Nuclear codon reassignments in the genomics era and mechanisms behind their evolution.

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Abstract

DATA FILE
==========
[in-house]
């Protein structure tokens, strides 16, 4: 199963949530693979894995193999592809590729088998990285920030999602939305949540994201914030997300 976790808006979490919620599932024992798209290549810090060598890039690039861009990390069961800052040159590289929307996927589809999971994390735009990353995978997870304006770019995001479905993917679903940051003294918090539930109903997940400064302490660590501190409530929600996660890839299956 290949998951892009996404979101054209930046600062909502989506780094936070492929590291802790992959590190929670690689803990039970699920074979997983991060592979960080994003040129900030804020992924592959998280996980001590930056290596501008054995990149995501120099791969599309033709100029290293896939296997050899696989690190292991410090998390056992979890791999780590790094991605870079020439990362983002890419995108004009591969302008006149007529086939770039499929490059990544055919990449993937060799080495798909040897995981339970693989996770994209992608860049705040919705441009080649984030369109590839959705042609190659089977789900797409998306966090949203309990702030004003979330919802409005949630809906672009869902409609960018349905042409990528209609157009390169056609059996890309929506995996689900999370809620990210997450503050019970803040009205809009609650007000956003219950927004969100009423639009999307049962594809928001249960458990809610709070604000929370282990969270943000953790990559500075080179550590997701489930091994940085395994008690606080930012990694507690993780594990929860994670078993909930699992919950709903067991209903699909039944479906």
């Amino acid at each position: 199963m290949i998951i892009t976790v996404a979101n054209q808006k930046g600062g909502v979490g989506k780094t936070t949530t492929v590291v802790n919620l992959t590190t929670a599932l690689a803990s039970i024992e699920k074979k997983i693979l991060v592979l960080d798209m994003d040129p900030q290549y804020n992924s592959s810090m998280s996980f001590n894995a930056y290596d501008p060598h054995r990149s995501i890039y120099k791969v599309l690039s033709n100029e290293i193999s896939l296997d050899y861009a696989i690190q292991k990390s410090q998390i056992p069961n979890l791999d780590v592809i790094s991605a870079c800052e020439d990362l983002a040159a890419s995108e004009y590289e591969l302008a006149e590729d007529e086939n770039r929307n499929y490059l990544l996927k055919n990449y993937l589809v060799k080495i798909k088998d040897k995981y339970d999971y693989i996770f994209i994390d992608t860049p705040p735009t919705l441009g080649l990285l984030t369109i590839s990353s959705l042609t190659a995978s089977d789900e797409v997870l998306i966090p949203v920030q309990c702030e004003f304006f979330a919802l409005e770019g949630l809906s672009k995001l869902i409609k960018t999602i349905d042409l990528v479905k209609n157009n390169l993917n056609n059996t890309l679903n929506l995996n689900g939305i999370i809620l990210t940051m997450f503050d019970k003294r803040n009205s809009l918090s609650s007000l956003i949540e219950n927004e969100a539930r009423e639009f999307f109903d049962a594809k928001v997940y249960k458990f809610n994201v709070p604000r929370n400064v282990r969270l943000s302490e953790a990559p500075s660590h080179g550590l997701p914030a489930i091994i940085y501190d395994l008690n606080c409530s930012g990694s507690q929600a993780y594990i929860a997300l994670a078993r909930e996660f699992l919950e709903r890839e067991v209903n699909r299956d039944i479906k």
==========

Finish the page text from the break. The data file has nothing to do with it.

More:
The canonical genetic code ubiquitously translates nucleotide into peptide sequence with several alterations known in viruses, bacteria, mitochondria, plastids, and single-celled eukaryotes. A new hypothesis to explain genetic code changes, termed tRNA loss driven codon reassignment, has been proposed recently when the polyphyly of the yeast codon reassignment events has been uncovered. According to this hypothesis, the driving force for genetic code changes are tRNA or translation termination factor loss-of-function mutations or loss-of-gene events. The free codon can subsequently be captured by all tRNAs that have an appropriately mutated anticodon and are efficiently charged. Thus, codon capture most likely happens by near-cognate tRNAs and tRNAs whose anticodons are not part of the recognition sites of the respective aminoacyl-tRNA-synthetases. This hypothesis comprehensively explains the CTG codon translation as alanine in Pachysolen yeast together with the long known translation of the same codon as serine in Candida albicans and related species, and can also be applied to most other known reassignments.

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